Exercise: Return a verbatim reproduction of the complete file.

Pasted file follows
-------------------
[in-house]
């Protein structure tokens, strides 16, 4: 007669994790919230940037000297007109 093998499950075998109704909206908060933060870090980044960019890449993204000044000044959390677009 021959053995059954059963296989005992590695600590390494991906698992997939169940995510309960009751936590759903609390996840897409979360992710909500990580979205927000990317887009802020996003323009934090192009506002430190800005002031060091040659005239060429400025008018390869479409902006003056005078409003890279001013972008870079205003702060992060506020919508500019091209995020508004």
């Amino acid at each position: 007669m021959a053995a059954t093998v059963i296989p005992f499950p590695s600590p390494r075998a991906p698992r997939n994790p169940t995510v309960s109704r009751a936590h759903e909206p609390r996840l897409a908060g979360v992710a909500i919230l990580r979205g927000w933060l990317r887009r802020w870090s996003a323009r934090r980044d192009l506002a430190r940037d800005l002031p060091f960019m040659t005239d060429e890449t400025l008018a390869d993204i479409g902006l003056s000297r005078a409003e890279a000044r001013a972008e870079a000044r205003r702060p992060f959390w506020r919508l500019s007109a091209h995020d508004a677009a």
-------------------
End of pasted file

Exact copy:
[in-house]
């Protein structure tokens, strides 16, 4: 007669994790919230940037000297007109 093998499950075998109704909206908060933060870090980044960019890449993204000044000044959390677009 021959053995059954059963296989005992590695600590390494991906698992997939169940995510309960009751936590759903609390996840897409979360992710909500990580979205927000990317887009802020996003323009934090192009506002430190800005002031060091040659005239060429400025008018390869479409902006003056005078409003890279001013972008870079205003702060992060506020919508500019091209995020508004």
């Amino acid at each position: 007669m021959a053995a059954t093998v059963i296989p005992f499950p590695s600590p390494r075998a991906p698992r997939n994790p169940t995510v309960s109704r009751a936590h759903e909206p609390r996840l897409a908060g979360v992710a909500i919230l990580r979205g927000w933060l990317r887009r802020w870090s996003a323009r934090r980044d192009l506002a430190r940037d800005l002031p060091f960019m040659t005239d060429e890449t400025l008018a390869d993204i479409g902006l003056s000297r005078a409003e890279a000044r001013a972008e870079a000044r205003r702060p992060f959390w506020r919508l500019s007109a091209h995020d508004a677009a």